Okay. So, then I met The Admiral. I put it in italics for effect. Want you to feel the intimidation I felt. I'm only 5'8". The Admiral, was a towering 4'something", but power didn't come from her stature. No. I learned that right away as I shook her hand and wished her luck. The power shot from her eyes. She wore glasses low on her nose, I assumed, on purpose. This allowed her to look up over the frames and at you. Into you. Through you.

In the living room and dining area were two groups of people. Each group hoovered over a person whose sole job was to man a laptop. The city website provided up-to-the-second results from polling booths. The laptop operator thumbed the Refresh Page button with casual vigor, like that kid at the skating rinks who never skated, but dropped an endless supply of quarters into a Galaga arcade game and thumbed through level after level, and, of course, slapped in initials for all the high scores at the end of each game.

Turns out, the guy in the dining area was the Admiral's son, Mitch Rowe. He had more responsibility than I'd first realized. He was the Admiral's campaign manager. And an apparent Blazing Saddles fanatic. I caught at least two regurgitation's of movie lines (his thumb never stopped hitting Refresh, as he offered them up, either. Talk about multi-tasking). The lady in the living room was the Admiral's daughter, Vickey Wehbring. Poised. Elegantly dressed. But very, very serious about hitting the Refresh button ahead of her brother, and shouting updates from room to room. That split second lead, I could tell, gave her an edge she was not easily willing to relinquish.

Thankfully, Abby, my friend--although still introducing me as a writer (which at some point, the professional aspect was dropped from her vocabulary)--refrained from mentioning I'm Republican, but, however, insisted on calling me a newbie.

The Admiral promised she'd be gentle with me because of this newbie status. And for a brief moment, I felt calm and at ease. (No military pun intended ... or was it).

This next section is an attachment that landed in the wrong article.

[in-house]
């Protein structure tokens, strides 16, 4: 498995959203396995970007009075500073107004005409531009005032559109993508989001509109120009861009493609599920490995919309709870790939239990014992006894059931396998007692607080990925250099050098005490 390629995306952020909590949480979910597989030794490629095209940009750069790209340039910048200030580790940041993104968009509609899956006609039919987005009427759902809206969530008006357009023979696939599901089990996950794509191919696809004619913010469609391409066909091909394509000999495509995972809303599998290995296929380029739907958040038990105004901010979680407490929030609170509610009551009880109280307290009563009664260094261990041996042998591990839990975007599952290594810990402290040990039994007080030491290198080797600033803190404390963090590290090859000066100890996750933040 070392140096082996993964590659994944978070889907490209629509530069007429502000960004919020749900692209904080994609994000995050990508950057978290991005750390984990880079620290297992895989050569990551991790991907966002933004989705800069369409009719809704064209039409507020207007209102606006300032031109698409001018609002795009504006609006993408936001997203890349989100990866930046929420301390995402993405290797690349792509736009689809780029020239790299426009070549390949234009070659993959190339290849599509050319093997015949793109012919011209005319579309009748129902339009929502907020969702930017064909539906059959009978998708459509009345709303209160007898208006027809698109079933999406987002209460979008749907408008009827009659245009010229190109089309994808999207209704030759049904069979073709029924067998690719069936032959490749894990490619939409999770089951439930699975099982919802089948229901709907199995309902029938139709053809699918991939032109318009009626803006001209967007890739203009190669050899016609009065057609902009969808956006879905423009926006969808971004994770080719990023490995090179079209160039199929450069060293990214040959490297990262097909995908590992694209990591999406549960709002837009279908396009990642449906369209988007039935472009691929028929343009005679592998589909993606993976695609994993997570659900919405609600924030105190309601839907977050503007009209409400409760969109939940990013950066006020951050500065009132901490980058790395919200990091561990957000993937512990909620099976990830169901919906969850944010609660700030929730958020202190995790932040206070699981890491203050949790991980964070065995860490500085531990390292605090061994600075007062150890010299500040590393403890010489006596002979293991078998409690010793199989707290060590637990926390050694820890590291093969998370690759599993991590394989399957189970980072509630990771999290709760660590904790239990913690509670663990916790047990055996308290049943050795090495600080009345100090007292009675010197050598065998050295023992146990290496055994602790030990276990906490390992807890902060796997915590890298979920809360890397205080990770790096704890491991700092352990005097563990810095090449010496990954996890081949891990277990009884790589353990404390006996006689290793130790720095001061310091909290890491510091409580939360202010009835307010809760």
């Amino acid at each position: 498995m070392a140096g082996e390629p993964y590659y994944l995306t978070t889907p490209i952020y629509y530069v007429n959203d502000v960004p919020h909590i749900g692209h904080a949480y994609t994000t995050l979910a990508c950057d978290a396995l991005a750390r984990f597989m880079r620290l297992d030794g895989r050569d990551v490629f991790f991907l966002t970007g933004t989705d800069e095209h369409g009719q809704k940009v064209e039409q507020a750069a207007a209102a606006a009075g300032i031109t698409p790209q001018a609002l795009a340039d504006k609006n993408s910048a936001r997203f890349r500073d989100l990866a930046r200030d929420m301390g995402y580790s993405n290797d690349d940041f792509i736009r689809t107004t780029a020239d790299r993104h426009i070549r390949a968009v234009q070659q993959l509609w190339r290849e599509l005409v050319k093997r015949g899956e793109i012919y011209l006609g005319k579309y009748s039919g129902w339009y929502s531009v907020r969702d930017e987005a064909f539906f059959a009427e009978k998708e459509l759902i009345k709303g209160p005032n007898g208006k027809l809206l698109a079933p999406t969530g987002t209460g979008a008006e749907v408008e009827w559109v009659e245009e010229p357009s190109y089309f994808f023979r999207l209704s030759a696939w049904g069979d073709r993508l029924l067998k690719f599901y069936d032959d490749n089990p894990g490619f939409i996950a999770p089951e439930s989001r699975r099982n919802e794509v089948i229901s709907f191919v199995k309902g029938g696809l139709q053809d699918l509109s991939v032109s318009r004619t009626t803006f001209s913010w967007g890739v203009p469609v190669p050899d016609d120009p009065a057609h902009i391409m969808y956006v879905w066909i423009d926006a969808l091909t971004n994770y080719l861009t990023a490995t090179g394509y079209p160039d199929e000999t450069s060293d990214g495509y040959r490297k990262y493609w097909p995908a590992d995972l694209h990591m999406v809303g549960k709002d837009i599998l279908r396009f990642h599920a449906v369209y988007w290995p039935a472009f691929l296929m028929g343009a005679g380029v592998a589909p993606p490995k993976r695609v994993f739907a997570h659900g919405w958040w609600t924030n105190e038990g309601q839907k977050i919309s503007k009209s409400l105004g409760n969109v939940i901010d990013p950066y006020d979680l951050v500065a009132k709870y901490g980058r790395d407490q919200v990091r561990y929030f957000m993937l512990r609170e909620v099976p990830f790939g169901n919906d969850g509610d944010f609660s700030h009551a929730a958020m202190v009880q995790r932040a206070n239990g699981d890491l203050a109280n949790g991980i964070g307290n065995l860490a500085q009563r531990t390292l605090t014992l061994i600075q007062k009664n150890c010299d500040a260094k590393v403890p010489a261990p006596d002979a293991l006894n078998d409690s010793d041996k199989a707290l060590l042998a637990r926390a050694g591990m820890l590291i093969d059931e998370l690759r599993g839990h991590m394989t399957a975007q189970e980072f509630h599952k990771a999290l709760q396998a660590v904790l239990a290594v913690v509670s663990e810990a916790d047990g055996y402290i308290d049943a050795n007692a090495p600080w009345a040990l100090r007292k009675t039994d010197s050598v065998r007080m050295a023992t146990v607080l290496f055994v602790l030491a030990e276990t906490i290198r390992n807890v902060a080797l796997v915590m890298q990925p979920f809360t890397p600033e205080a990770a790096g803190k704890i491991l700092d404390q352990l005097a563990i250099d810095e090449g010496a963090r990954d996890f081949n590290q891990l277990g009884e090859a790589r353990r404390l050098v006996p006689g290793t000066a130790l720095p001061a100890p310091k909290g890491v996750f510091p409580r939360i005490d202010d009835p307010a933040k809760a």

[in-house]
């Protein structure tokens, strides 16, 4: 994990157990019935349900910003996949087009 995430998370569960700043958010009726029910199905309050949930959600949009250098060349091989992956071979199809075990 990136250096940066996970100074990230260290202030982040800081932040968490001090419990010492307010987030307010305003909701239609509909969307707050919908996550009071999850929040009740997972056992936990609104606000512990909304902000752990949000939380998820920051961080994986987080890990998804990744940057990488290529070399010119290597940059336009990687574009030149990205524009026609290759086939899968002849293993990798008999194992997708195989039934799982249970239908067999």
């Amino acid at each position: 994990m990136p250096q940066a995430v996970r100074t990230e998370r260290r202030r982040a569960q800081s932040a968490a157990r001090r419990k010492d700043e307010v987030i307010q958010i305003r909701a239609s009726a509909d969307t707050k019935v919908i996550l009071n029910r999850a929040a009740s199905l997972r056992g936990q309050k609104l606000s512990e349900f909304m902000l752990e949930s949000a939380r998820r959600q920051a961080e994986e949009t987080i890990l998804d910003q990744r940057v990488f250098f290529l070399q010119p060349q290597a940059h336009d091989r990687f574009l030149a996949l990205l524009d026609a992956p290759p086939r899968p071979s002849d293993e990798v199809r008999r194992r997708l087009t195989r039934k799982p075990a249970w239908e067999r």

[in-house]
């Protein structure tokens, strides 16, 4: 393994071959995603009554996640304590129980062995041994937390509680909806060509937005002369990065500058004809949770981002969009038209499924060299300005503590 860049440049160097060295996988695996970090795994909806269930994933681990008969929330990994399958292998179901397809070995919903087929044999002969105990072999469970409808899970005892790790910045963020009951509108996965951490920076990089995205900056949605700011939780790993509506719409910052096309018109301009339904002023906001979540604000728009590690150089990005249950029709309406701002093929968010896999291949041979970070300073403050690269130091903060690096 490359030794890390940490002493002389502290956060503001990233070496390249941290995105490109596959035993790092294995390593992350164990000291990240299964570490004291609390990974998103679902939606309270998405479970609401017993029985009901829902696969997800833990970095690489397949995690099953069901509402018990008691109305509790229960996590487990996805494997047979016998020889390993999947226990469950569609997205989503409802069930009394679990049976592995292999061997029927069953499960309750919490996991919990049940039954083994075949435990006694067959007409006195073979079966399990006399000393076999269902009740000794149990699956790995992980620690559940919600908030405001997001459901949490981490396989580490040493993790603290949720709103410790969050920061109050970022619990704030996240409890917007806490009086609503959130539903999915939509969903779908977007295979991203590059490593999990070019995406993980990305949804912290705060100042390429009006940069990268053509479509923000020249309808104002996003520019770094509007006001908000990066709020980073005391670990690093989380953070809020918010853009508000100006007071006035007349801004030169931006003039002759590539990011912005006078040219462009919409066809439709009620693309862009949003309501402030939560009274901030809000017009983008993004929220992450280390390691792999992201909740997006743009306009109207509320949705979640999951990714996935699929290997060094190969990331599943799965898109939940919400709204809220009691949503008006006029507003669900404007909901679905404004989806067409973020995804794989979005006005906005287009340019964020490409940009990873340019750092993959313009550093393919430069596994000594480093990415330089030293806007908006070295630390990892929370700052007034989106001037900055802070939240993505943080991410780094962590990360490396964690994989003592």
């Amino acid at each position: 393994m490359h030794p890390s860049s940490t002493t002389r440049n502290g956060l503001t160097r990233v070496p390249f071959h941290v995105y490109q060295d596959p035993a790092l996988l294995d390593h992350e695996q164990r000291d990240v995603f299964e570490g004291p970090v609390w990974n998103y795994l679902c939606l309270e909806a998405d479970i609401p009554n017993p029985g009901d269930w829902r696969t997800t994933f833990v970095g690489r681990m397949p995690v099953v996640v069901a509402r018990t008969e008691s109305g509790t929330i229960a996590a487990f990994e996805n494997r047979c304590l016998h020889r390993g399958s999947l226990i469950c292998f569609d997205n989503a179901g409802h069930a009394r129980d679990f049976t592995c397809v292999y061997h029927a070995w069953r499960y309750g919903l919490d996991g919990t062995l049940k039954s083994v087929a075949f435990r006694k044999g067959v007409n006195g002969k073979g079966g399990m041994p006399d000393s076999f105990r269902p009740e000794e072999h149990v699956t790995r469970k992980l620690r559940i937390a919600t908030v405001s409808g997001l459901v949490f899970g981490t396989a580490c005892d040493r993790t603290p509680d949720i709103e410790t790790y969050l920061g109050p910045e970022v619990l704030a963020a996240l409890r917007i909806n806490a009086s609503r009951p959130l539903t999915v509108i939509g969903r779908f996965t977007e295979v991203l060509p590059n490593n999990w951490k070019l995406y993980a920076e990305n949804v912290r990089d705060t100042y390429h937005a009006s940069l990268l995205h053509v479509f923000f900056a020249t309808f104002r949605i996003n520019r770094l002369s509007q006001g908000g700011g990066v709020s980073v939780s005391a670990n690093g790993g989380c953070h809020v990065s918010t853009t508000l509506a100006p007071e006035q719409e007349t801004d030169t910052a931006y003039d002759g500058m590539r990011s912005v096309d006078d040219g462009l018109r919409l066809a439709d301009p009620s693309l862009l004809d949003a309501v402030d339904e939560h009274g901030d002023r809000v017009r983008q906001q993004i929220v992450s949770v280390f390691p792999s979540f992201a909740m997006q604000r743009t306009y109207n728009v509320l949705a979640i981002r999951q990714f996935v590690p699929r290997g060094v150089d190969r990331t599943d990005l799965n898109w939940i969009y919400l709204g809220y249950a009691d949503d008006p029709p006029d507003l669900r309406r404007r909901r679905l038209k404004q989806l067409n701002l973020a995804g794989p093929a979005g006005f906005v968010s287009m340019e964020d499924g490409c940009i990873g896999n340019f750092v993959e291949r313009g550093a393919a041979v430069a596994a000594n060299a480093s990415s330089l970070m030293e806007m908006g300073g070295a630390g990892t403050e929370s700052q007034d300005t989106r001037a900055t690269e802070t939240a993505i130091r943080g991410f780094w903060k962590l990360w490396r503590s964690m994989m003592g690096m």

Unfortunately, the race was not that intense. Carolee Conklin (a.k.a. The Admiral), was in second from the moment we walked in. With a nice, cushy lead, to boot. (To boot? Who says that? Aside from me. Just now.)

However, this lead allowed for a good-natured, light and free atmosphere. Jokes flew. I caught a few. Can't repeat them. Not without blushing, or washing my mouth out with soap. (Or, since I'm typing, without washing my hands. But that's not a bad thing, hand-washing. Not with swine flu running amok, now is it?)

Turns out, aside from his elected position as City Clerk, Dan Karin moonlights as a stand-up comedian. You can catch him on weekends at Daisy Dukes in Webster. He wears a disguise and uses a different name. Protect the innocent and all that. From me, he gets props.

When the General of the Army from the board game Stratego walked in, I had to do a double take. I didn't realize the board game was based on actual characters. Turns out I was wrong. It wasn't the General of the Army, but Chief of Staff for Council--Bill Sullivan. Whew. I was somewhat relieved. If the actual General of the Army was really out on the streets, that meant so were the no-rank spies. And that would just be creepy!